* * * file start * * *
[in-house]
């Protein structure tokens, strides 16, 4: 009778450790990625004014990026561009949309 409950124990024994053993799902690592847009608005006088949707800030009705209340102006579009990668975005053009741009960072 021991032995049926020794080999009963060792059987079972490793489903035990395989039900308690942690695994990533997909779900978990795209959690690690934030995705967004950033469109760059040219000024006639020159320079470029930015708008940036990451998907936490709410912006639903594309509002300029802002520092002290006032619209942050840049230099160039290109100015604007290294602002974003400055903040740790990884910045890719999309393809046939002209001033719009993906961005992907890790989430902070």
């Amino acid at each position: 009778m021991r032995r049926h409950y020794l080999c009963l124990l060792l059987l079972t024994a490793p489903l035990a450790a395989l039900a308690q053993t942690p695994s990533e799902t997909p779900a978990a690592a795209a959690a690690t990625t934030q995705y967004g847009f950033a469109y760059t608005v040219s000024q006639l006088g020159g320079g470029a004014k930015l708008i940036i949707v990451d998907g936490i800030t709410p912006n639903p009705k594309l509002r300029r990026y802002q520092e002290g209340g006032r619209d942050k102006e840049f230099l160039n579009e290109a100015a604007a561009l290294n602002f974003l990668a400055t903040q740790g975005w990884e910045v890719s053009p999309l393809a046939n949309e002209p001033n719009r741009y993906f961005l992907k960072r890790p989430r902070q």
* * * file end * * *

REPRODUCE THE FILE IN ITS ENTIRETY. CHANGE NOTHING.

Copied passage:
[in-house]
């Protein structure tokens, strides 16, 4: 009778450790990625004014990026561009949309 409950124990024994053993799902690592847009608005006088949707800030009705209340102006579009990668975005053009741009960072 021991032995049926020794080999009963060792059987079972490793489903035990395989039900308690942690695994990533997909779900978990795209959690690690934030995705967004950033469109760059040219000024006639020159320079470029930015708008940036990451998907936490709410912006639903594309509002300029802002520092002290006032619209942050840049230099160039290109100015604007290294602002974003400055903040740790990884910045890719999309393809046939002209001033719009993906961005992907890790989430902070």
């Amino acid at each position: 009778m021991r032995r049926h409950y020794l080999c009963l124990l060792l059987l079972t024994a490793p489903l035990a450790a395989l039900a308690q053993t942690p695994s990533e799902t997909p779900a978990a690592a795209a959690a690690t990625t934030q995705y967004g847009f950033a469109y760059t608005v040219s000024q006639l006088g020159g320079g470029a004014k930015l708008i940036i949707v990451d998907g936490i800030t709410p912006n639903p009705k594309l509002r300029r990026y802002q520092e002290g209340g006032r619209d942050k102006e840049f230099l160039n579009e290109a100015a604007a561009l290294n602002f974003l990668a400055t903040q740790g975005w990884e910045v890719s053009p999309l393809a046939n949309e002209p001033n719009r741009y993906f961005l992907k960072r890790p989430r902070q």